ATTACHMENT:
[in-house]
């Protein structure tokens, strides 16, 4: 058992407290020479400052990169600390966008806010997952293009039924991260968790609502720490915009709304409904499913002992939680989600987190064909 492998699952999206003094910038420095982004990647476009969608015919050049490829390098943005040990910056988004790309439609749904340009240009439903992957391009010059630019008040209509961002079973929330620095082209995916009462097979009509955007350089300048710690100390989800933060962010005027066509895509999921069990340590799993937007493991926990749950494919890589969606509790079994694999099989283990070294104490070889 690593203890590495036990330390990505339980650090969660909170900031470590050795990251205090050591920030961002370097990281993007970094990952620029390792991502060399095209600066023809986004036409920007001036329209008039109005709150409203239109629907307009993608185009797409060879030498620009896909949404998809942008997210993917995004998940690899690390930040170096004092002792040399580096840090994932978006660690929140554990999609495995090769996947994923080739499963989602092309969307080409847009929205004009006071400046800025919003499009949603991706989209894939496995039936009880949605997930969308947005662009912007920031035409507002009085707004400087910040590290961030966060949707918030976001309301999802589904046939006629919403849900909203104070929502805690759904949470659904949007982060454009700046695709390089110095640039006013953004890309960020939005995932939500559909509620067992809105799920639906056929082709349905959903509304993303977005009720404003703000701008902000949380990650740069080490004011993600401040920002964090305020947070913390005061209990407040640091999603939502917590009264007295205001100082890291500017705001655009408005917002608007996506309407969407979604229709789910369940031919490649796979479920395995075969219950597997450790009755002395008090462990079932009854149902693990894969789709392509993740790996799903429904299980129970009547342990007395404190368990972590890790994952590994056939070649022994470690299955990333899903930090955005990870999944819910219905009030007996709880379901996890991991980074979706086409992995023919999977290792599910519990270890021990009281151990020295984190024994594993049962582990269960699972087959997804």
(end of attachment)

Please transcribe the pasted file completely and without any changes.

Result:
[in-house]
């Protein structure tokens, strides 16, 4: 058992407290020479400052990169600390966008806010997952293009039924991260968790609502720490915009709304409904499913002992939680989600987190064909 492998699952999206003094910038420095982004990647476009969608015919050049490829390098943005040990910056988004790309439609749904340009240009439903992957391009010059630019008040209509961002079973929330620095082209995916009462097979009509955007350089300048710690100390989800933060962010005027066509895509999921069990340590799993937007493991926990749950494919890589969606509790079994694999099989283990070294104490070889 690593203890590495036990330390990505339980650090969660909170900031470590050795990251205090050591920030961002370097990281993007970094990952620029390792991502060399095209600066023809986004036409920007001036329209008039109005709150409203239109629907307009993608185009797409060879030498620009896909949404998809942008997210993917995004998940690899690390930040170096004092002792040399580096840090994932978006660690929140554990999609495995090769996947994923080739499963989602092309969307080409847009929205004009006071400046800025919003499009949603991706989209894939496995039936009880949605997930969308947005662009912007920031035409507002009085707004400087910040590290961030966060949707918030976001309301999802589904046939006629919403849900909203104070929502805690759904949470659904949007982060454009700046695709390089110095640039006013953004890309960020939005995932939500559909509620067992809105799920639906056929082709349905959903509304993303977005009720404003703000701008902000949380990650740069080490004011993600401040920002964090305020947070913390005061209990407040640091999603939502917590009264007295205001100082890291500017705001655009408005917002608007996506309407969407979604229709789910369940031919490649796979479920395995075969219950597997450790009755002395008090462990079932009854149902693990894969789709392509993740790996799903429904299980129970009547342990007395404190368990972590890790994952590994056939070649022994470690299955990333899903930090955005990870999944819910219905009030007996709880379901996890991991980074979706086409992995023919999977290792599910519990270890021990009281151990020295984190024994594993049962582990269960699972087959997804």